Monday, November 28, 2011

Interest Rates and a Lender of Last Resort

A few days ago Joe Weisenthal at Business Insider posted a chart of the day article, "The Infection of Europe Is Now Complete." He is responding to a German government bond issue that failed to draw the anticipated number of buyer/lenders. Weisenthal thinks this especially remarkable given Germany's assumed status as a relatively safe haven in Europe.

Then he concludes with this:
Seeing Germany not catch this flight-to-quality bid is a major break in the pattern. And when it's combined with the lack of interest at the auction, then it hits you: Germany is more like Greece than the U.S. in the sense that neither it nor Greece has a central bank as a lender of last resort.
Given Weisenthal's economic and political biases, I assume he is here implying that the American banking system should get the nod over the European system because our central bank, the Federal Reserve, not only has a mandate to keep prices stable, but also is charged with maintaining financial stability by serving as a lender of last resort. Having a lender of last resort soothes fears some might have about a house made up of too many too-highly-leveraged financial cards.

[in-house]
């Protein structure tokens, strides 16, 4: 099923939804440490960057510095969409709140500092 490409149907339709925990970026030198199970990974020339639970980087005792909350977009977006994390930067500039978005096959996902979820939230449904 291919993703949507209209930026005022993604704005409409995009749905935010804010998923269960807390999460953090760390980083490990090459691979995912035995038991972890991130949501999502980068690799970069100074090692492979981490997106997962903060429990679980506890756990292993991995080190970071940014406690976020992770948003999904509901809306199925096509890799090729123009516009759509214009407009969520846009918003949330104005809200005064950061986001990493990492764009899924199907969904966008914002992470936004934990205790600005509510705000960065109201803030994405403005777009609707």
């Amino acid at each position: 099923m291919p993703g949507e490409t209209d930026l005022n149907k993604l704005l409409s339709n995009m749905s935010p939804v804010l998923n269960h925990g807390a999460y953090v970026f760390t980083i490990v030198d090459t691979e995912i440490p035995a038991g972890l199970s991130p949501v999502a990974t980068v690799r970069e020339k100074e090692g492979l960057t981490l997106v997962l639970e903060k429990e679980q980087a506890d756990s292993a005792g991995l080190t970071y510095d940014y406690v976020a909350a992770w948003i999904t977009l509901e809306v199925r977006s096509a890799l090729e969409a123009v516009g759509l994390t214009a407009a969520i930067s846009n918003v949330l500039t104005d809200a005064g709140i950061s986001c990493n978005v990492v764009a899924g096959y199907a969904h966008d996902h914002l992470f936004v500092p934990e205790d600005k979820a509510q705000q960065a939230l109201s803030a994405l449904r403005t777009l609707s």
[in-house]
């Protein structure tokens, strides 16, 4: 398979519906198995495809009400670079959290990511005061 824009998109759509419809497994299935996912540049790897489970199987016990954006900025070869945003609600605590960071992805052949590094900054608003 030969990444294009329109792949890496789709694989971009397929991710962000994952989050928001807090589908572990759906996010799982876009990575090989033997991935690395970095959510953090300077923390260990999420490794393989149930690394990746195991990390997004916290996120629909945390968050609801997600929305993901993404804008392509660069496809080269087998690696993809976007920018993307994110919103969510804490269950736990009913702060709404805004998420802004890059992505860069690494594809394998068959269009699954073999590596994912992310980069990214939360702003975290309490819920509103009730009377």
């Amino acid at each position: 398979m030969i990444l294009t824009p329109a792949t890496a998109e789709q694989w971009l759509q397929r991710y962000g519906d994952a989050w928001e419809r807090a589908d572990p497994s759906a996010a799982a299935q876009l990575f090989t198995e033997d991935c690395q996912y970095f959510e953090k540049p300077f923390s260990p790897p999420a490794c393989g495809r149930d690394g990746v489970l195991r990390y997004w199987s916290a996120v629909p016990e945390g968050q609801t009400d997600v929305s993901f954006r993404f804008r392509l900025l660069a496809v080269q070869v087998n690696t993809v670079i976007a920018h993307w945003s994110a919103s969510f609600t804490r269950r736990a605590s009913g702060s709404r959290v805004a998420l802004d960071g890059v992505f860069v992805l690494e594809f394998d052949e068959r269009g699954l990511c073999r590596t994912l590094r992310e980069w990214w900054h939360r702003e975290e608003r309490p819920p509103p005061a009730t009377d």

There is another way to look at the situation. In the first place, it is not clear that the European Central Bank (ECB) is not acting, at least informally, as a lender of last resort. On the other hand, if the lack of demand for German bonds is due to a perception that the ECB is not a lender of last resort, this just means that interest rates should be higher than they are both here and abroad.

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